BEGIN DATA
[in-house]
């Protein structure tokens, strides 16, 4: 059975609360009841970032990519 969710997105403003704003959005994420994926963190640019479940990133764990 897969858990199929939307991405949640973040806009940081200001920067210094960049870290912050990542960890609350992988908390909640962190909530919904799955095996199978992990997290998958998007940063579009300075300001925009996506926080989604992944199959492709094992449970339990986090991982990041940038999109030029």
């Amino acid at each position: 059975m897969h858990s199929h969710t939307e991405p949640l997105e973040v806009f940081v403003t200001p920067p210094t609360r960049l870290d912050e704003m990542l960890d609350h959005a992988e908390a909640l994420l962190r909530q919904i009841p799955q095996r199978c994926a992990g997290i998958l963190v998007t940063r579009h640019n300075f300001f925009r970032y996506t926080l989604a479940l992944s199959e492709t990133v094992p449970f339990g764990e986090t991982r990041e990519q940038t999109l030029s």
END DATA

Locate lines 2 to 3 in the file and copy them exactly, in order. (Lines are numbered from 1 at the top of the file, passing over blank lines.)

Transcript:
């Protein structure tokens, strides 16, 4: 059975609360009841970032990519 969710997105403003704003959005994420994926963190640019479940990133764990 897969858990199929939307991405949640973040806009940081200001920067210094960049870290912050990542960890609350992988908390909640962190909530919904799955095996199978992990997290998958998007940063579009300075300001925009996506926080989604992944199959492709094992449970339990986090991982990041940038999109030029």
């Amino acid at each position: 059975m897969h858990s199929h969710t939307e991405p949640l997105e973040v806009f940081v403003t200001p920067p210094t609360r960049l870290d912050e704003m990542l960890d609350h959005a992988e908390a909640l994420l962190r909530q919904i009841p799955q095996r199978c994926a992990g997290i998958l963190v998007t940063r579009h640019n300075f300001f925009r970032y996506t926080l989604a479940l992944s199959e492709t990133v094992p449970f339990g764990e986090t991982r990041e990519q940038t999109l030029s």